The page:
This is a very short story about modern psychology in America and in the western world. Many more arguments should be made, but here I will point to some inspirations, if you, the readers are more interested in the topic of modern psychology and its mistakes (See Parker, 1998, 1999, Holzman, 1999, Newman & Holzman, 1996, 1997, Holzman & Morss, 2000, Anderson, 1997, Gergen, 1994, 1999, 2001).
My story about late modern theories of psychology, about approaches I like to give this predicate is surely a simplification. Late modern theories and practices are for me these approaches in and around psychology, who have recognized, that simple stimulus-response research not will help us to describe human beings as they life, experience and act in real social human life. They recognize that we have to spot after more than just one cause; they perceive the individual not as simple organism, but as a dialectical person-and-environment process. Therefore it will be not sufficient, if psychology wants to be relevant for ordinary people, only to test and to diagnose, to make experiments in the laboratory, if we want to know about and help real people in real life situations.
Late modern theories are not blind for the changing circumstances, which are ongoing and experienced in today’s societies and cultures (Bauman, 2000, Lyotard, 1979). What was reality while Freud, Watson, Skinner and others made up their paradigms of understanding human beings, is not the reality of today. Therefore many of the theories, I will call late modern, are often born in the late 60ties, where the national boundaries and traditions for the first time were crossed by media, music, television, thereby changing the consciousness of millions of people, awakening to a growing responsibility for the spirituality and sociality of human life. New possibilities, new ways of describing human beings more humanistic (Rogers, 1972, Maslow, 1967), more as a part of a family (Anderson, 1997), more as part of several environments (Bronfenbrenner, 1979), more as a cultural unity (Bruner, 1990), more as a being with existential questions (May, 1990), more as interested in dreams and archetypes (Jung, 1990), more as persons with inner voices and dynamics (Pearl, 1969), more as small children with inter-relational competences (Stern, 1979), more as a societal subject (Leontjev, 1979/2003, Engelsted, 1989, Mammen, 1983) were seen on the arena of psychology.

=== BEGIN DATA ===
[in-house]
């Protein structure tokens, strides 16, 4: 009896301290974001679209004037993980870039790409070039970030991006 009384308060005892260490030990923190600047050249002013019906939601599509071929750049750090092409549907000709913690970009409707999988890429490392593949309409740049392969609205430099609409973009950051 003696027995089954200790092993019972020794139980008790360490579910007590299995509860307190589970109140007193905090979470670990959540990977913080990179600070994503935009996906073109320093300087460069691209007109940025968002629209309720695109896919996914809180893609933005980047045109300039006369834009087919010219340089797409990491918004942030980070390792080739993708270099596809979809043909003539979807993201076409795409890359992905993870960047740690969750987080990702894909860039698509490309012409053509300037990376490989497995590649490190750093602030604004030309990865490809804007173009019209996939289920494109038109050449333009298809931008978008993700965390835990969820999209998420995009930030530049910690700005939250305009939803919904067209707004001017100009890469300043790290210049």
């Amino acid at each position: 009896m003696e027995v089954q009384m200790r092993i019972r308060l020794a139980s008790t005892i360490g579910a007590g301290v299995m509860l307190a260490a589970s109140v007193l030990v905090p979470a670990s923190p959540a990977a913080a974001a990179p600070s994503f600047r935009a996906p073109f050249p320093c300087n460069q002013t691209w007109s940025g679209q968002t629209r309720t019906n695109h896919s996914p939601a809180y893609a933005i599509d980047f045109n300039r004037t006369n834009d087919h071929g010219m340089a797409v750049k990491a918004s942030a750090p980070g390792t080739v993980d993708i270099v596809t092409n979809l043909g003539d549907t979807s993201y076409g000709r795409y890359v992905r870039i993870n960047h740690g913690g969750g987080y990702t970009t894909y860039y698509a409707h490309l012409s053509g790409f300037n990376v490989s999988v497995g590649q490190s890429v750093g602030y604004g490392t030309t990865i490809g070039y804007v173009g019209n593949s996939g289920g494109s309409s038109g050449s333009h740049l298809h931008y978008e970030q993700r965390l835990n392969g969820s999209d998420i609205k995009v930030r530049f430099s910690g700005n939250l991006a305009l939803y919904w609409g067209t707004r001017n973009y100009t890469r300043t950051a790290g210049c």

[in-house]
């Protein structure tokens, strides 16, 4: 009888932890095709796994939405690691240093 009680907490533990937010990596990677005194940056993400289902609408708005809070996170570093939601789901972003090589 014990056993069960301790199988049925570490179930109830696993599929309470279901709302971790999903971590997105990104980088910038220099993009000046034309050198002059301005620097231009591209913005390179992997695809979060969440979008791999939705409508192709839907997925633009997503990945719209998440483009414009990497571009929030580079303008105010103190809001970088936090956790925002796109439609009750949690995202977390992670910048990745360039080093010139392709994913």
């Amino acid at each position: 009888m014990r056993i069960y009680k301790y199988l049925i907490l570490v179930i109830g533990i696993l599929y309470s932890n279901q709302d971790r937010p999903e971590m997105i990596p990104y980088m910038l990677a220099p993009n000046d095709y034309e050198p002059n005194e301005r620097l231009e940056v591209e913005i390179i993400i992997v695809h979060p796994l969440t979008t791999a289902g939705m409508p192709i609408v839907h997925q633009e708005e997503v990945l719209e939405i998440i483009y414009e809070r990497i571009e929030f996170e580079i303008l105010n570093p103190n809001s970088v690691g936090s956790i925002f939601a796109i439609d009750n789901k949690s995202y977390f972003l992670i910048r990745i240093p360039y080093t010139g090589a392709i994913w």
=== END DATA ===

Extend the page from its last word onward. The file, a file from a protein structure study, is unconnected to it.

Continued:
This article gives me not the place to talk much more about all these many different small revolutions in psychology, which happened around the student-revolution, in San Francisco, Copenhagen and other places back in 1968.
Important here is, that many approaches, both in the USA and the rest of the world tried other, not positivistic ways of practicing psychology, thereby opening their minds for other influences than strong empirical research and a view on humans as simple mechanistic organisms. The language-games (Wittgenstein, 1948) of scientific psychology were opened up, philosophy, literature, semantics and many other studies of art were seen as at least equal important than scientific data. Family therapy, cultural psychology, activity theory, humanistic and existentialist approaches, new psychodynamic voices and others came on to the arena of psychology, inspiring thousands of new psychologists and researchers. Many new ways of doing research were set in movement, many new ways of practicing therapy were tried out, resulting in a manifold of exciting research projects, which all tried to expand the view on the individual, now not seen and described as simple isolated organism study able in the laboratory, but as person in relation and history, thereby giving subjective (the person, the self) and social (the other, groups, society) and historical (ontogenesis, phylogenesis, sociogenese) features much more awareness than before.
These influences had surely some impact on how we today describe and work in and around psychology. But, as with many of the other inspiring influences from the 60ties, time goes by, people get older, get more involved in the bureaucratic systems of society, thereby often loosing former days energy, loosing former days wildness, while slowly accepting that the society as system demands, that we adapt our work to what is possible (in the eyes of them in power!), not what we seem to think would be the good way to go (in the eyes of our theories and experiences and visions). People commit compromise after compromise, and slowly realizable dreams of real changes are seldom.
If we look at the situation today, more than 30 years after 1968, we can see, that in spite of these theories have inspired many, they still are not in power, if we look world wide, where the modern approaches did not give much place to the late modern approaches. The thing is, that even you are inspired by let us say Rogers thoughts, while you are working at a school as psychologist, you are “caught” by modern norms and rules. If e.g. the child you want to help needs more possibilities for interaction with other children after school, the system only works if you can come up with an individual diagnosis, which is the outcome of several individual tests. In this way the person-centered attitude you would like to use, if you like to follow Rogers, got disturbed by rules, made by people, who more or less think and understand here kids in the modern paradigm, looking after pathologies we are able to categorize and to treat.